Staff Publications

Staff Publications

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    'Staff publications' is the digital repository of Wageningen University & Research

    'Staff publications' contains references to publications authored by Wageningen University staff from 1976 onward.

    Publications authored by the staff of the Research Institutes are available from 1995 onwards.

    Full text documents are added when available. The database is updated daily and currently holds about 240,000 items, of which 72,000 in open access.

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Record number 409132
Title The association between failed quit attempts and increased levels of psychological distress in smokers in a large New Zealand cohort
Author(s) Deen, F.S. van der; Carter, K.N.; Wilson, N.; Collings, S.
Source BMC Public Health 11 (2011). - ISSN 1471-2458 - 8 p.
DOI https://doi.org/10.1186/1471-2458-11-598
Department(s) Health and Society
WASS
Publication type Refereed Article in a scientific journal
Publication year 2011
Keyword(s) smoking-cessation - mental-health - major depression - socioeconomic position - nicotine dependence - cigarette-smoking - screening scales - national-health - disorders - population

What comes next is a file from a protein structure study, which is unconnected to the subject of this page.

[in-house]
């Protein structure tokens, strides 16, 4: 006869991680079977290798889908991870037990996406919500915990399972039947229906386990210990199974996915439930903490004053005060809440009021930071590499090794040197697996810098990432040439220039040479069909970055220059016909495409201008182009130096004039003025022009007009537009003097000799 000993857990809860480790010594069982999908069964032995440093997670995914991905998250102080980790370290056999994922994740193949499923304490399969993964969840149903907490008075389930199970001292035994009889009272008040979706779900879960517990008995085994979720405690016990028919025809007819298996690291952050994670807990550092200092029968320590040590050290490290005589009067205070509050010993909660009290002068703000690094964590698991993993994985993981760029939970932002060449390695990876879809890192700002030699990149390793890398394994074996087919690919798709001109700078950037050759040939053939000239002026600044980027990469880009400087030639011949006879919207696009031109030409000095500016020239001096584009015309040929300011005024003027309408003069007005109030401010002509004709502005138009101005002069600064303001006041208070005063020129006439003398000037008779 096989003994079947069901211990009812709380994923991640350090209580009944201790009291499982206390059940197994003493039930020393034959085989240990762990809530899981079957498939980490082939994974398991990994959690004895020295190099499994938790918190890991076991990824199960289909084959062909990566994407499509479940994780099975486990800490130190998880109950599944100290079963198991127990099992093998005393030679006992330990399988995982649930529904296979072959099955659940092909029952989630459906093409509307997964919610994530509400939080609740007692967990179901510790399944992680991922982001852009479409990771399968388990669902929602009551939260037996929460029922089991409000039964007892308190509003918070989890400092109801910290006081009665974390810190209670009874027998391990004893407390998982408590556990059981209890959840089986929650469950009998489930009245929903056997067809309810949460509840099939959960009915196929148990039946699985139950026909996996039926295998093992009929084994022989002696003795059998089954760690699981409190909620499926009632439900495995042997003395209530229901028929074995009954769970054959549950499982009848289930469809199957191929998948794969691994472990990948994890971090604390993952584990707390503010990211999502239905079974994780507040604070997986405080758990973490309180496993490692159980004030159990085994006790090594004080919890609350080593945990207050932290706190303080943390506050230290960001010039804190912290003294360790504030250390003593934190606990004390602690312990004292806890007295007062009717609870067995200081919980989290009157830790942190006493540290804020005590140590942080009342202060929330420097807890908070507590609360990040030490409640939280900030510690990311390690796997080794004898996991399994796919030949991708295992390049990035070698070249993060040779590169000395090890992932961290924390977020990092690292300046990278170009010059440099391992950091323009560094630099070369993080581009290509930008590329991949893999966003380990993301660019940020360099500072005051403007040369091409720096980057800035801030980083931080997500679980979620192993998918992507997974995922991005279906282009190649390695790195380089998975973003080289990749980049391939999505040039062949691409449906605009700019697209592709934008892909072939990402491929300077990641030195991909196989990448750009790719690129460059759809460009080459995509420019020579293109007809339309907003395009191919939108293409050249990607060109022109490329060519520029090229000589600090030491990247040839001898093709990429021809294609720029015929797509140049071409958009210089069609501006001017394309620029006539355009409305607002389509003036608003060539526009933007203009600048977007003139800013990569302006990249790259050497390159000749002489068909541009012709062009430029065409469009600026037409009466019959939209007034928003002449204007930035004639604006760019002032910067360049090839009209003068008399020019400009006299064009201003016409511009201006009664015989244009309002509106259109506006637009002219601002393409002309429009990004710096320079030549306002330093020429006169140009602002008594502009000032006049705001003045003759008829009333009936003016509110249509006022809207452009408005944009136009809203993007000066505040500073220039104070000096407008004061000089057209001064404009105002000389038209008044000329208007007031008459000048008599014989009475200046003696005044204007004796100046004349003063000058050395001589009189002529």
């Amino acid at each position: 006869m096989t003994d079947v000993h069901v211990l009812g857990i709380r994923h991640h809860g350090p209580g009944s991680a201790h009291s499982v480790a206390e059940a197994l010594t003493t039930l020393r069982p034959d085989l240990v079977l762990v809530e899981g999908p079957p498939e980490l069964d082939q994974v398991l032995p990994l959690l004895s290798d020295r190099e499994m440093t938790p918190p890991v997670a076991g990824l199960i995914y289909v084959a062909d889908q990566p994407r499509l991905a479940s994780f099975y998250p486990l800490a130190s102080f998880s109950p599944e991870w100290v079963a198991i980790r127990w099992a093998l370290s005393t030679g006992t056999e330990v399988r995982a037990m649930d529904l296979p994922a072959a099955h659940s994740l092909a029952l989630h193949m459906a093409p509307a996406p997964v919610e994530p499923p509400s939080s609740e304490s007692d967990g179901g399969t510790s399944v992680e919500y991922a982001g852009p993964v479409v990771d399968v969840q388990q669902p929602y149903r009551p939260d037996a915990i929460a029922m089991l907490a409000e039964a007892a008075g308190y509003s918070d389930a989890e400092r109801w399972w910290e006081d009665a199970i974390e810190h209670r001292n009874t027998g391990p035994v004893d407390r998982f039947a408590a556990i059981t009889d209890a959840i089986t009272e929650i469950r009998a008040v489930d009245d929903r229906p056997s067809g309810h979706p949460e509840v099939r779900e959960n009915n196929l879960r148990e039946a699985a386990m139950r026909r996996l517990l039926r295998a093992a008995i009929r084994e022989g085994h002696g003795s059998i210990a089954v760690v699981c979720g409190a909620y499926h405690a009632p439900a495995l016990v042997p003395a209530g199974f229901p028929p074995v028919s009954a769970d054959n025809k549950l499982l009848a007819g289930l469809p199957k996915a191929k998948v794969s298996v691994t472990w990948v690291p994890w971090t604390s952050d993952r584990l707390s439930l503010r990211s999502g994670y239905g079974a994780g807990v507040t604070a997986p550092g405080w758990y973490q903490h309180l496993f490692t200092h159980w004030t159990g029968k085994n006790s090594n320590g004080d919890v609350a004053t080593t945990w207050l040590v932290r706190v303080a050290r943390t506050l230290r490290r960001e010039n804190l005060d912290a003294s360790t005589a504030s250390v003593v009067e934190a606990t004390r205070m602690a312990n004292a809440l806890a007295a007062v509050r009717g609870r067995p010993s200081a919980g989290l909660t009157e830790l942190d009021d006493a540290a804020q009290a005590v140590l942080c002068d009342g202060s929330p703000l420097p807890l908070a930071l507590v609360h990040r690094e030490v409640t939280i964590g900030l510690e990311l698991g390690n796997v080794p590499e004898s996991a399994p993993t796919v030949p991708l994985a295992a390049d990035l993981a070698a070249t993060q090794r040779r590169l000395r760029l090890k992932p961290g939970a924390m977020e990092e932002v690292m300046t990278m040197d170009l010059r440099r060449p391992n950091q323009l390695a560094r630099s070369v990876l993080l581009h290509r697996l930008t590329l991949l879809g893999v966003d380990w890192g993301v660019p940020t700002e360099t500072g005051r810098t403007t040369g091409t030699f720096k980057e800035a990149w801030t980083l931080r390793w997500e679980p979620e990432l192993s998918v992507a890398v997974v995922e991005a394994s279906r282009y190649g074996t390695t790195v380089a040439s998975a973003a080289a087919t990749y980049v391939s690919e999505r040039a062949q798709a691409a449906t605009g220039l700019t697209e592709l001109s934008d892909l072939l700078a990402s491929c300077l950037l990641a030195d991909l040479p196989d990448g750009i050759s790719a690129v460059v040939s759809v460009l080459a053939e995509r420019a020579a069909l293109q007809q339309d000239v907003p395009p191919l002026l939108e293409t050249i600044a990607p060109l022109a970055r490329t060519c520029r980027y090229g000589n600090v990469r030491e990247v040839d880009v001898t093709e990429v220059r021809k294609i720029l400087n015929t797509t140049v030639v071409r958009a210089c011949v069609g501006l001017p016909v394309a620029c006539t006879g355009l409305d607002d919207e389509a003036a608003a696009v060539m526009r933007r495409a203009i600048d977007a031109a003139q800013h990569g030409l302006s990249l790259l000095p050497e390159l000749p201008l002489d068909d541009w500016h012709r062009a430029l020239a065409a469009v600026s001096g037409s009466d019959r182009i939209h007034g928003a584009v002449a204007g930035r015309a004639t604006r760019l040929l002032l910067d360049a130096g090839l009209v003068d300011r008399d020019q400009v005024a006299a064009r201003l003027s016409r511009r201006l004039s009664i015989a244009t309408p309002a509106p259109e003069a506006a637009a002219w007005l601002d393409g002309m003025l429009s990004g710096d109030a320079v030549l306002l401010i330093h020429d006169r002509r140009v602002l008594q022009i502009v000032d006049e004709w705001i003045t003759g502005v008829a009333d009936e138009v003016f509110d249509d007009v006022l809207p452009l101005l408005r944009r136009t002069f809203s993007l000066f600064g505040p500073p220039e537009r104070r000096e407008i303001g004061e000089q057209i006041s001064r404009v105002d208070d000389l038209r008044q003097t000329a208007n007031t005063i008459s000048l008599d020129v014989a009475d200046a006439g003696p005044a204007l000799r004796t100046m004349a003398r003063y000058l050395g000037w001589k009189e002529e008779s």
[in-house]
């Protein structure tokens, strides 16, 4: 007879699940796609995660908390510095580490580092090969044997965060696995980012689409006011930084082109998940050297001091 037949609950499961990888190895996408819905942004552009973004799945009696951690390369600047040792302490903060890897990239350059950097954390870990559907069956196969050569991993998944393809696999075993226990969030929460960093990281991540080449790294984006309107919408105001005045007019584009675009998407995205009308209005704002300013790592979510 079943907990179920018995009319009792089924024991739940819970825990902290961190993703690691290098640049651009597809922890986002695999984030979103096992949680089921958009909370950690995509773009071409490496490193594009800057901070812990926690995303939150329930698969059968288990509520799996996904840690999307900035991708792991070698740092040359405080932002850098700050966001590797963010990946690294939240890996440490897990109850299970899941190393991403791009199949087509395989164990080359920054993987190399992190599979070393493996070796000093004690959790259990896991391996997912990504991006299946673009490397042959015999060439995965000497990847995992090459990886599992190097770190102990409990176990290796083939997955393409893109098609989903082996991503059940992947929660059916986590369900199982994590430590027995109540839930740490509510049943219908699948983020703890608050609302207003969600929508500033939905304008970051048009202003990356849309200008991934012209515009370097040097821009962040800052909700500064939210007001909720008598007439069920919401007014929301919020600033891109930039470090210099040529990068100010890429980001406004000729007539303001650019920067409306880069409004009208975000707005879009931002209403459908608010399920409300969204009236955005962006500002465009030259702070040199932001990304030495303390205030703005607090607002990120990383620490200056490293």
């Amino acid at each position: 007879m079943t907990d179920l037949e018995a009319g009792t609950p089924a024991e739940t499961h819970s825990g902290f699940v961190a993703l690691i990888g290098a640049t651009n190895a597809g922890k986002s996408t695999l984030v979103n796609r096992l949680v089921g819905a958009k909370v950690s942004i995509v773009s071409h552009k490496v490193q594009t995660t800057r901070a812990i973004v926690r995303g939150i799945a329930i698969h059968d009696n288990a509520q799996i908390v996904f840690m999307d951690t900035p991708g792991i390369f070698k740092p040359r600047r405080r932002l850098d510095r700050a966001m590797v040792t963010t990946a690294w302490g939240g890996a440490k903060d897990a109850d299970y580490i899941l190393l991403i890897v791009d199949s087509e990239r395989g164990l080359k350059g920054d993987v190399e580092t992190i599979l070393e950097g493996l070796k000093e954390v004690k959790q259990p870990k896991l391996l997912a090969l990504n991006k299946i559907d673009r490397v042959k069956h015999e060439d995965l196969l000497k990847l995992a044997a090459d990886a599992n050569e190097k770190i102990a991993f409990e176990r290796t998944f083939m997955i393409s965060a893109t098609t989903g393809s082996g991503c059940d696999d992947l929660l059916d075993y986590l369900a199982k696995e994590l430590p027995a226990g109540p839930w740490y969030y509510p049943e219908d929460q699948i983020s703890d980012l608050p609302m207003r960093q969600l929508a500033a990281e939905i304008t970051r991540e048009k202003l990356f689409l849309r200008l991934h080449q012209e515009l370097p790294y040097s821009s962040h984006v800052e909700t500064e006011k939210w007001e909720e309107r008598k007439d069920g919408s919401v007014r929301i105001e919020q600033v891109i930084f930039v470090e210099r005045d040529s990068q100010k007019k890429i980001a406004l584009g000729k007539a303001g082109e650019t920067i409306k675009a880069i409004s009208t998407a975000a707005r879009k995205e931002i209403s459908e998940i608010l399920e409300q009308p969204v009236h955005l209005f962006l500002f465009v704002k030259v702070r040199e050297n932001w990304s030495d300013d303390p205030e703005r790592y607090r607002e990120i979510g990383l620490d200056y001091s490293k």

Abstract Background Although the association between smoking status and poorer mental health has been well documented, the association between quit status and psychological distress is less clear. The aim of the present study is to investigate the association of smoking status and quit status with psychological distress. Methods Data for this study is from a single year of the Survey of Families, Income and Employment (SoFIE) conducted in New Zealand (2004/05) (n = 18,525 respondents). Smoking status and quit status were treated as exposure variables, and psychological distress (Kessler-10) was treated as the outcome variable. Logistic regression analyses were performed to determine the association of smoking with psychological distress in the whole adult population and quit status with psychological distress in the ex- and current-smoking population. Results Current smokers had higher rates of high and very high psychological distress compared to never smokers (adjusted odds ratio (aOR) = 1.45; 95% CI: 1.24-1.69). Unsuccessful quitters had much higher levels of high to very high levels of psychological distress (16%) than any other group. Moreover, compared to long-term ex-smokers, unsuccessful quitters had a much higher odds of high to very high levels of psychological distress (aOR = 1.73; 95% CI: 1.36-2.21). Conclusion These findings suggest that the significant association between smoking and psychological distress might be partly explained by increased levels of psychological distress among current smokers who made a quit attempt in the last year. This issue needs further study as it has implications for optimising the design of quitting support.
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